Summer Sun To Combat Seasonal Depression
How high is the risk of vitamin D deficiency?Conservative figures point to 75% of the general population being at risk – that is 3 out of every 4 – while it is estimated that the elderly may be even more deficient because of aging and the fact that they tend to spend more time indoors. Even with the same sun exposure, those over the age of 70 produce 30% less vitamin D than younger people. Children too have also been found to be deficient in high numbers.
What happens when we store vitamin D in the summerAn adequate summer reserve of vitamin D helps the body maintain higher levels of serotonin which in turn helps to ward off seasonal affective disorder (SAD) months later when winter arrives. While it was already well known that seasonal depression could be improved by sunlight exposure, it is now known that those benefits can be saved up for a rainy day (or a winter season).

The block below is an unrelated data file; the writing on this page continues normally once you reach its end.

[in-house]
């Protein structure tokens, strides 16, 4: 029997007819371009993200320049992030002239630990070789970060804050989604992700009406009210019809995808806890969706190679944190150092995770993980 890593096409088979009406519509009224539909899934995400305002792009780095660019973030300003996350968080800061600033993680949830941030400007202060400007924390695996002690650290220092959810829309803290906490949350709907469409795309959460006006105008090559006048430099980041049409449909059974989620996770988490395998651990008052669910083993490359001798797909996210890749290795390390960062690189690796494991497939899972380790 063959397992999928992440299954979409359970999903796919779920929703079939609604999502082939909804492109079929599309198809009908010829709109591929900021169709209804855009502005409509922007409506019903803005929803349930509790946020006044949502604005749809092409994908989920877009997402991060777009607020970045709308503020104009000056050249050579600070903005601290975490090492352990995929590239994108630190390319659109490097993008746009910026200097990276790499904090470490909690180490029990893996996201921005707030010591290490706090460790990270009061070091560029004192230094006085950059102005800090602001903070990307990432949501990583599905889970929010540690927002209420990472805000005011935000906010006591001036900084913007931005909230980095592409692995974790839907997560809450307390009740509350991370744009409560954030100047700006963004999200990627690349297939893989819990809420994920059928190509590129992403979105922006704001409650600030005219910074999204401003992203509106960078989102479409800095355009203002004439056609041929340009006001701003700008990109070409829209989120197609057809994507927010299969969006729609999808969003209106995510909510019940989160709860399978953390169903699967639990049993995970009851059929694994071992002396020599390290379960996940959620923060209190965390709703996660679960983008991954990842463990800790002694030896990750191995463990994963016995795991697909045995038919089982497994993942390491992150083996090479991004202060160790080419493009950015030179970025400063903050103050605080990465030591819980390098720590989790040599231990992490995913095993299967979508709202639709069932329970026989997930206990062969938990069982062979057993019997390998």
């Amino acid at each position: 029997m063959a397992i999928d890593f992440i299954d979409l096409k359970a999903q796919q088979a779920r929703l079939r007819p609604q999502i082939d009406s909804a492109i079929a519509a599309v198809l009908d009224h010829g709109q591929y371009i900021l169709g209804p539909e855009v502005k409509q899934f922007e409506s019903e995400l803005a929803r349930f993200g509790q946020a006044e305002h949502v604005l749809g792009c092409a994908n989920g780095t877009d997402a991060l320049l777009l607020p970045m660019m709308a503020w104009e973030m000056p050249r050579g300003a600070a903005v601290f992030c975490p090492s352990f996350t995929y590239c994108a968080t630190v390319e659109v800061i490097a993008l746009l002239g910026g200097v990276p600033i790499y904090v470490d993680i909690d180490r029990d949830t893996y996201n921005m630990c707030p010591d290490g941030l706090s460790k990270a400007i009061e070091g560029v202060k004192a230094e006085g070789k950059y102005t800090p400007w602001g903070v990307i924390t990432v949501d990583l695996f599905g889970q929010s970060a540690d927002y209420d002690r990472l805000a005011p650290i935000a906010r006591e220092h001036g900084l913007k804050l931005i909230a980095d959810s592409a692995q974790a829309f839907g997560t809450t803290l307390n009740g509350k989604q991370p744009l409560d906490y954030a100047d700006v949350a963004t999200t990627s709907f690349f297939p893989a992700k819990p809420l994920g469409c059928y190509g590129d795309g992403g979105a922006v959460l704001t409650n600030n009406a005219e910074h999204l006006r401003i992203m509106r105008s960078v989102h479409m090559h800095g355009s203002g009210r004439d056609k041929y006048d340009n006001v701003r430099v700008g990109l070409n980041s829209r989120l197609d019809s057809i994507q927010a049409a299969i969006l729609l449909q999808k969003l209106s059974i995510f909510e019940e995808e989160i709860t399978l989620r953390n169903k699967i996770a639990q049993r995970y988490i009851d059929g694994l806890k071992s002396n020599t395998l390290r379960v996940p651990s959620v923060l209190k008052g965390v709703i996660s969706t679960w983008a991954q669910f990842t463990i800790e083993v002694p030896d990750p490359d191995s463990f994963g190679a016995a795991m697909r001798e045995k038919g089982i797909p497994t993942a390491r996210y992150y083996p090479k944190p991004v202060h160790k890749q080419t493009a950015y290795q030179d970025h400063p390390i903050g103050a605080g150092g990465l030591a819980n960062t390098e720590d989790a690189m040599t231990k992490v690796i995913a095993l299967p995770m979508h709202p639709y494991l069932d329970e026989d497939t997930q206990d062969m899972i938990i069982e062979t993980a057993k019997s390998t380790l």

What is the difference between seratonin and melatonin?
Melatonin is the sleep hormone (ensuring a good night's sleep) while serotonin is the hormone associated with wakefulness and elevated mood. They are actually completely opposite.
Serotonin levels increase when you’re exposed to bright light - including sunlight - and this is a major reason why moods tend to be more elevated during the summer.
Mainstream solutions for depression
Serotonin is the hormone that forms the basis of many anti-depressant drugs, working to help naturally-produced-serotonin stay in the bloodstream longer while keeping the mood and energy levels higher.
Another solution is bright-light therapy which can lead to quick benefits for people suffering with depression or SAD.